Any lump, bump, or color change in your dog’s skin should be seen by a veterinarian solely because it could mean cancer. The most common type of cancer that causes dark spots on the skin is melanoma. This can be a very aggressive type of cancer and so any new spots should be checked out as soon as possible, especially if the spot grows or changes in shape or texture. These spots may show up anywhere on your dog’s body but look for them more commonly in lighter-haired parts as well as inside the mouth.
Melanomas may be removed if caught early enough, however, these cancers can spread to other organs within a short amount of time. Melanomas are often found in a dog’s mouth – see example pic here from NDSR.co.uk or picture below:
7. Medications and Other Causes
Whole body health conditions, such as hypothyroidism, Cushing’s and diabetes can all result in dark or brown spots on the skin. You may also notice hair loss, a change in appetite and water consumption, and increased urination. Also, some medications, such as antifungals, may lead to a color change in the skin.
Your vet will want to run bloodwork and other tests if you notice any of these changes. Most of these issues that cause brown spots can be treated with medications, often lifelong.
How Will the Vet Diagnose and Treat Brown Spots on Your Dog?
The diagnostics for nearly every skin issue in dogs is going to involve a sample. This may be a skin scraping, fine needle aspirate, or even a biopsy of the brown spot in order to see what’s going on with your dog’s skin. From there, treatment will be started, if necessary, depending on the cause.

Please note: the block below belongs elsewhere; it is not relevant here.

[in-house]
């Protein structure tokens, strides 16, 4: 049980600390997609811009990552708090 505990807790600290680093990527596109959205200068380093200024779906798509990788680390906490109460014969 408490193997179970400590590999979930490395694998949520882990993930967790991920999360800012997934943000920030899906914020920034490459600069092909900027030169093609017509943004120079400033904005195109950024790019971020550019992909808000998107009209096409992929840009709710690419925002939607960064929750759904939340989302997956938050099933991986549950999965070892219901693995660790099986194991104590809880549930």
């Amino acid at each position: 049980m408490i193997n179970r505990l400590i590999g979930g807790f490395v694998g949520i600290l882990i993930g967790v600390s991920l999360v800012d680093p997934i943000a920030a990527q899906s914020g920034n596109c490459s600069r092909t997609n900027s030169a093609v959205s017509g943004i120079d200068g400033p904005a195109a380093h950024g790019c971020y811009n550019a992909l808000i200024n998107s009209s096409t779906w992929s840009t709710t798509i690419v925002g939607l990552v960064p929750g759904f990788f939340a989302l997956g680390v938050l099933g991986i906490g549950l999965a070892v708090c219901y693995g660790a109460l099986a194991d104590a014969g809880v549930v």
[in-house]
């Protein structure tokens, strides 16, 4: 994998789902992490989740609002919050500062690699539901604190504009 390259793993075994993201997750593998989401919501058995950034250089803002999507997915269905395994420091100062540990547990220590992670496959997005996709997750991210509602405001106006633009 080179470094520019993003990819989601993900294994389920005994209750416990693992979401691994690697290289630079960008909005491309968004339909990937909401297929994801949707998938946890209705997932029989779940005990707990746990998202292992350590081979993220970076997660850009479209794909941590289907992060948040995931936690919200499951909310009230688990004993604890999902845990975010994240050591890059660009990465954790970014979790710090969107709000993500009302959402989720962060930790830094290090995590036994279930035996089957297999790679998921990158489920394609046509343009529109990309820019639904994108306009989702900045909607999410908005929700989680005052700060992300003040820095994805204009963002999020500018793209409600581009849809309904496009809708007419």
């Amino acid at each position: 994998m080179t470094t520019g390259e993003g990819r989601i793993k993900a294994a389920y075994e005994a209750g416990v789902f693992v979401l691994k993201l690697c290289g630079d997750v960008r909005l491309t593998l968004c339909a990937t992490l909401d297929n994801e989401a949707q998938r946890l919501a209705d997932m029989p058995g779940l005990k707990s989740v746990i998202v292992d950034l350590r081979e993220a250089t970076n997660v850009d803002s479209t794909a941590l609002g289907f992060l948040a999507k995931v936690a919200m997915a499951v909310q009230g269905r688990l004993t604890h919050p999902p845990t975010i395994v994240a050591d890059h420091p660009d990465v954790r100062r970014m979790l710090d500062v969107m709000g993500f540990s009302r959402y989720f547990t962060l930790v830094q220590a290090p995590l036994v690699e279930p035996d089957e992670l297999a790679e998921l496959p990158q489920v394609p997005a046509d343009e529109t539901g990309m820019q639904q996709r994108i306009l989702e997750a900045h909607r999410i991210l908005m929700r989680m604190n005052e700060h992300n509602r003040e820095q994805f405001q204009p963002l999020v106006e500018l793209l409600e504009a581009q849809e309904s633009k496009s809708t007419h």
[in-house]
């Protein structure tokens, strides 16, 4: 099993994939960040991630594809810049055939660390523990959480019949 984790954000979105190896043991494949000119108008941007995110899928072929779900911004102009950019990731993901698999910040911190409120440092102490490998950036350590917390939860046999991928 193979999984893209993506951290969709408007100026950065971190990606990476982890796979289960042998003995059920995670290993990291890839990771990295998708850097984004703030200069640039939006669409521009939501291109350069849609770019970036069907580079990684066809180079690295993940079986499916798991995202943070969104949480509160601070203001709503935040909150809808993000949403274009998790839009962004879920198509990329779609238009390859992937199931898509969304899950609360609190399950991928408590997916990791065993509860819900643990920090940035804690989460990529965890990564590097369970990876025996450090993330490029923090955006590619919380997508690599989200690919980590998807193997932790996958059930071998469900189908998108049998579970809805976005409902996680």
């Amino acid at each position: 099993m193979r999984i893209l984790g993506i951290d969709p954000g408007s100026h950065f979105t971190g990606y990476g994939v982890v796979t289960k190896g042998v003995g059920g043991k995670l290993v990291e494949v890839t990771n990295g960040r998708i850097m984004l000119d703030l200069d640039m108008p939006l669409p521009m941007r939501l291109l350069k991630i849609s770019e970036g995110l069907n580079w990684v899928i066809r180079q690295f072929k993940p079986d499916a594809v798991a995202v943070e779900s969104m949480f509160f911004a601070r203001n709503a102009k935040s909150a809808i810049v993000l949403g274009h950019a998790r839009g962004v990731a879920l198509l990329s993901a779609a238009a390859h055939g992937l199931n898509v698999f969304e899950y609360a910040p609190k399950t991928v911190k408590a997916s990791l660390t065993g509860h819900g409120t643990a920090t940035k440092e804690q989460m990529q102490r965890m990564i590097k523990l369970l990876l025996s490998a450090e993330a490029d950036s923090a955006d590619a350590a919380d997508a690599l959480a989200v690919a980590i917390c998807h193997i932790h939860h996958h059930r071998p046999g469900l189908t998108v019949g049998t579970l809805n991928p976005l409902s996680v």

Some issues, including allergies, hypothyroidism, Cushing’s and diabetes will require lifelong medications and monitoring. Other causes may clear up with a short course of antibiotics or antifungals. Cancers may require surgical removal +/- chemotherapy or radiation.
Look to spend $100-$300 for diagnostics and then anywhere from $50 to $200 per month for medications. Surgery may run you $500-$1,500 or more.
Can New Brown Spots on a Dog’s Skin be a Sign of Cancer?
Most pet parents that see a new brown spot on their dog’s skin will immediately jump to the diagnosis of cancer, and with good reason. Melanomas, and other skin cancers, are the most commonly diagnosed tumor in dogs. But that doesn’t mean that every new brown spot is indeed cancer.
As we have seen, brown spots on a dog’s skin can come from a number of things, including irritation from infection, allergies, sun exposure, and being overweight. It can also be a result of parasites, age, and other health conditions.
To be on the safe side, see your veterinarian anytime your dog shows up with a new brown spot for a proper diagnosis and to start treatment, if necessary, as soon as possible.